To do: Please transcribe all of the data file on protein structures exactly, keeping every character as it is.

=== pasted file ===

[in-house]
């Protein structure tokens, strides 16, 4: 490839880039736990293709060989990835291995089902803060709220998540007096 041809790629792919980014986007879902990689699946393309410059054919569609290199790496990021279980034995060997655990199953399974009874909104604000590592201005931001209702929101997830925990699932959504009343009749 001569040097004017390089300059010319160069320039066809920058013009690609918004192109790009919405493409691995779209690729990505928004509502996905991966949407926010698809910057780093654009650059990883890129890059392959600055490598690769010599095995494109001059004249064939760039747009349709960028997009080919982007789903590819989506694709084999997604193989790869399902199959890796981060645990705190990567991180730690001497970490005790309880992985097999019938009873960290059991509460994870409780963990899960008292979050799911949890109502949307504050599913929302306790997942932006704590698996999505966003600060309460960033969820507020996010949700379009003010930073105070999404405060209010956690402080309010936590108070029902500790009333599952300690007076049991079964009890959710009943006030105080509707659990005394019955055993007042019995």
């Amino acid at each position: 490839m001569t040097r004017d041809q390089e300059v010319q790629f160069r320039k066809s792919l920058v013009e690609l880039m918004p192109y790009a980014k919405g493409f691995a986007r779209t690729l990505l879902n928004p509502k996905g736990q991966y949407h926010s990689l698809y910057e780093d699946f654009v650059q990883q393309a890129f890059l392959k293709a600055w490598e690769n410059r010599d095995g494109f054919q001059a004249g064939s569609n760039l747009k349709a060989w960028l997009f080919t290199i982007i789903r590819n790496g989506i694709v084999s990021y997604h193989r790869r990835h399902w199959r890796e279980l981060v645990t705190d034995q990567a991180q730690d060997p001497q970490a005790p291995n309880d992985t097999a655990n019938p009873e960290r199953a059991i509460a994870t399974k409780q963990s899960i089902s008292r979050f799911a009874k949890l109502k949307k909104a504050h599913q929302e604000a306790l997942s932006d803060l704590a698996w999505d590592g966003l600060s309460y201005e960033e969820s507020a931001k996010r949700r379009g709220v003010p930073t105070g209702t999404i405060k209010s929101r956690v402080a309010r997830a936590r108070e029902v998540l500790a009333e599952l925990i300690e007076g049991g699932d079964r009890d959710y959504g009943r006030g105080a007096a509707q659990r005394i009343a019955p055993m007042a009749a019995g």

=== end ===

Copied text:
[in-house]
């Protein structure tokens, strides 16, 4: 490839880039736990293709060989990835291995089902803060709220998540007096 041809790629792919980014986007879902990689699946393309410059054919569609290199790496990021279980034995060997655990199953399974009874909104604000590592201005931001209702929101997830925990699932959504009343009749 001569040097004017390089300059010319160069320039066809920058013009690609918004192109790009919405493409691995779209690729990505928004509502996905991966949407926010698809910057780093654009650059990883890129890059392959600055490598690769010599095995494109001059004249064939760039747009349709960028997009080919982007789903590819989506694709084999997604193989790869399902199959890796981060645990705190990567991180730690001497970490005790309880992985097999019938009873960290059991509460994870409780963990899960008292979050799911949890109502949307504050599913929302306790997942932006704590698996999505966003600060309460960033969820507020996010949700379009003010930073105070999404405060209010956690402080309010936590108070029902500790009333599952300690007076049991079964009890959710009943006030105080509707659990005394019955055993007042019995």
């Amino acid at each position: 490839m001569t040097r004017d041809q390089e300059v010319q790629f160069r320039k066809s792919l920058v013009e690609l880039m918004p192109y790009a980014k919405g493409f691995a986007r779209t690729l990505l879902n928004p509502k996905g736990q991966y949407h926010s990689l698809y910057e780093d699946f654009v650059q990883q393309a890129f890059l392959k293709a600055w490598e690769n410059r010599d095995g494109f054919q001059a004249g064939s569609n760039l747009k349709a060989w960028l997009f080919t290199i982007i789903r590819n790496g989506i694709v084999s990021y997604h193989r790869r990835h399902w199959r890796e279980l981060v645990t705190d034995q990567a991180q730690d060997p001497q970490a005790p291995n309880d992985t097999a655990n019938p009873e960290r199953a059991i509460a994870t399974k409780q963990s899960i089902s008292r979050f799911a009874k949890l109502k949307k909104a504050h599913q929302e604000a306790l997942s932006d803060l704590a698996w999505d590592g966003l600060s309460y201005e960033e969820s507020a931001k996010r949700r379009g709220v003010p930073t105070g209702t999404i405060k209010s929101r956690v402080a309010r997830a936590r108070e029902v998540l500790a009333e599952l925990i300690e007076g049991g699932d079964r009890d959710y959504g009943r006030g105080a007096a509707q659990r005394i009343a019955p055993m007042a009749a019995g």